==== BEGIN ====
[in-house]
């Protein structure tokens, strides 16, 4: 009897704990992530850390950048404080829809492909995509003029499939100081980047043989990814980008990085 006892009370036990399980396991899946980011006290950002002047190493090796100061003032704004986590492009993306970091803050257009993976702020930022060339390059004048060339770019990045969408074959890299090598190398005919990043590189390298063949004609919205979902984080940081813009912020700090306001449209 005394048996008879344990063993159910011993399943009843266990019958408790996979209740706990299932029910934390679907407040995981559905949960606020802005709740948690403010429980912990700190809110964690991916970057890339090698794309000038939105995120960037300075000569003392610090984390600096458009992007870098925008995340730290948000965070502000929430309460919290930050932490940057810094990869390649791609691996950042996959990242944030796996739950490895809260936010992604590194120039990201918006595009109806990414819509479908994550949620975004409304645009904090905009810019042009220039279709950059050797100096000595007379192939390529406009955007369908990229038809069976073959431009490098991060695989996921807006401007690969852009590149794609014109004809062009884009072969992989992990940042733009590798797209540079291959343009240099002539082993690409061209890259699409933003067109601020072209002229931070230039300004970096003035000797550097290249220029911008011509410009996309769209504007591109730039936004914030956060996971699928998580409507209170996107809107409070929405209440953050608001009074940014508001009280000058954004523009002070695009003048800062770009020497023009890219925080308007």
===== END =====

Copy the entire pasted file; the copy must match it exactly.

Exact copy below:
[in-house]
């Protein structure tokens, strides 16, 4: 009897704990992530850390950048404080829809492909995509003029499939100081980047043989990814980008990085 006892009370036990399980396991899946980011006290950002002047190493090796100061003032704004986590492009993306970091803050257009993976702020930022060339390059004048060339770019990045969408074959890299090598190398005919990043590189390298063949004609919205979902984080940081813009912020700090306001449209 005394048996008879344990063993159910011993399943009843266990019958408790996979209740706990299932029910934390679907407040995981559905949960606020802005709740948690403010429980912990700190809110964690991916970057890339090698794309000038939105995120960037300075000569003392610090984390600096458009992007870098925008995340730290948000965070502000929430309460919290930050932490940057810094990869390649791609691996950042996959990242944030796996739950490895809260936010992604590194120039990201918006595009109806990414819509479908994550949620975004409304645009904090905009810019042009220039279709950059050797100096000595007379192939390529406009955007369908990229038809069976073959431009490098991060695989996921807006401007690969852009590149794609014109004809062009884009072969992989992990940042733009590798797209540079291959343009240099002539082993690409061209890259699409933003067109601020072209002229931070230039300004970096003035000797550097290249220029911008011509410009996309769209504007591109730039936004914030956060996971699928998580409507209170996107809107409070929405209440953050608001009074940014508001009280000058954004523009002070695009003048800062770009020497023009890219925080308007």